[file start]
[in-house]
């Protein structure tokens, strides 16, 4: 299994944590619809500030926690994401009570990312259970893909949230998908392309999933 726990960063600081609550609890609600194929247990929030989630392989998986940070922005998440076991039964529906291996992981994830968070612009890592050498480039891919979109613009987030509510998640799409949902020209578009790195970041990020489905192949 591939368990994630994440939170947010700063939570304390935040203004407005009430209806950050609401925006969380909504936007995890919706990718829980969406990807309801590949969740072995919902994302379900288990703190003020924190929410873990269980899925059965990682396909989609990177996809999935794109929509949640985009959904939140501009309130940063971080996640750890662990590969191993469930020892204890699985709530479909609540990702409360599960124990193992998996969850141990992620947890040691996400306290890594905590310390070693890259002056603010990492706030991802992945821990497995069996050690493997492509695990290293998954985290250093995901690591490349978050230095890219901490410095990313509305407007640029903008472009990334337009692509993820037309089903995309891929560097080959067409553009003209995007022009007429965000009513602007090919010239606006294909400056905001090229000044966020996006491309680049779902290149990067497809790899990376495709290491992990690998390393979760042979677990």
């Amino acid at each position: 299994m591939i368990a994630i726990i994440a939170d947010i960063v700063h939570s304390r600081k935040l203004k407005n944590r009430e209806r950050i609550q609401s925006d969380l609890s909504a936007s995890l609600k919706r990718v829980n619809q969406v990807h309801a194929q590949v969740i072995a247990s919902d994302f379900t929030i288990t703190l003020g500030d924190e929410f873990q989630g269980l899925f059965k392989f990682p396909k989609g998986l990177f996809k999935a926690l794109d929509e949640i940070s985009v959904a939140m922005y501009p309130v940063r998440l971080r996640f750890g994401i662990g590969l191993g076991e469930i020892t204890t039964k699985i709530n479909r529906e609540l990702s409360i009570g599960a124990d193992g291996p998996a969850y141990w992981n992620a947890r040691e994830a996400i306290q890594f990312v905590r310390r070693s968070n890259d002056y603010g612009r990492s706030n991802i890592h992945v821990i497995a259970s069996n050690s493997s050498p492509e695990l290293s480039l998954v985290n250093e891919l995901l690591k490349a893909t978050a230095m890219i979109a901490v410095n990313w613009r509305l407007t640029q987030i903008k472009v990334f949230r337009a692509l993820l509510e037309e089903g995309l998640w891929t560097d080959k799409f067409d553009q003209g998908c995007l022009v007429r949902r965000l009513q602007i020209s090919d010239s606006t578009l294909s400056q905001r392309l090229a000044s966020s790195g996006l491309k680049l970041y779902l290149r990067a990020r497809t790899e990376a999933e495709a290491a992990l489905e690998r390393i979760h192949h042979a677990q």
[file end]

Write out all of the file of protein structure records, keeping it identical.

[in-house]
């Protein structure tokens, strides 16, 4: 299994944590619809500030926690994401009570990312259970893909949230998908392309999933 726990960063600081609550609890609600194929247990929030989630392989998986940070922005998440076991039964529906291996992981994830968070612009890592050498480039891919979109613009987030509510998640799409949902020209578009790195970041990020489905192949 591939368990994630994440939170947010700063939570304390935040203004407005009430209806950050609401925006969380909504936007995890919706990718829980969406990807309801590949969740072995919902994302379900288990703190003020924190929410873990269980899925059965990682396909989609990177996809999935794109929509949640985009959904939140501009309130940063971080996640750890662990590969191993469930020892204890699985709530479909609540990702409360599960124990193992998996969850141990992620947890040691996400306290890594905590310390070693890259002056603010990492706030991802992945821990497995069996050690493997492509695990290293998954985290250093995901690591490349978050230095890219901490410095990313509305407007640029903008472009990334337009692509993820037309089903995309891929560097080959067409553009003209995007022009007429965000009513602007090919010239606006294909400056905001090229000044966020996006491309680049779902290149990067497809790899990376495709290491992990690998390393979760042979677990």
């Amino acid at each position: 299994m591939i368990a994630i726990i994440a939170d947010i960063v700063h939570s304390r600081k935040l203004k407005n944590r009430e209806r950050i609550q609401s925006d969380l609890s909504a936007s995890l609600k919706r990718v829980n619809q969406v990807h309801a194929q590949v969740i072995a247990s919902d994302f379900t929030i288990t703190l003020g500030d924190e929410f873990q989630g269980l899925f059965k392989f990682p396909k989609g998986l990177f996809k999935a926690l794109d929509e949640i940070s985009v959904a939140m922005y501009p309130v940063r998440l971080r996640f750890g994401i662990g590969l191993g076991e469930i020892t204890t039964k699985i709530n479909r529906e609540l990702s409360i009570g599960a124990d193992g291996p998996a969850y141990w992981n992620a947890r040691e994830a996400i306290q890594f990312v905590r310390r070693s968070n890259d002056y603010g612009r990492s706030n991802i890592h992945v821990i497995a259970s069996n050690s493997s050498p492509e695990l290293s480039l998954v985290n250093e891919l995901l690591k490349a893909t978050a230095m890219i979109a901490v410095n990313w613009r509305l407007t640029q987030i903008k472009v990334f949230r337009a692509l993820l509510e037309e089903g995309l998640w891929t560097d080959k799409f067409d553009q003209g998908c995007l022009v007429r949902r965000l009513q602007i020209s090919d010239s606006t578009l294909s400056q905001r392309l090229a000044s966020s790195g996006l491309k680049l970041y779902l290149r990067a990020r497809t790899e990376a999933e495709a290491a992990l489905e690998r390393i979760h192949h042979a677990q």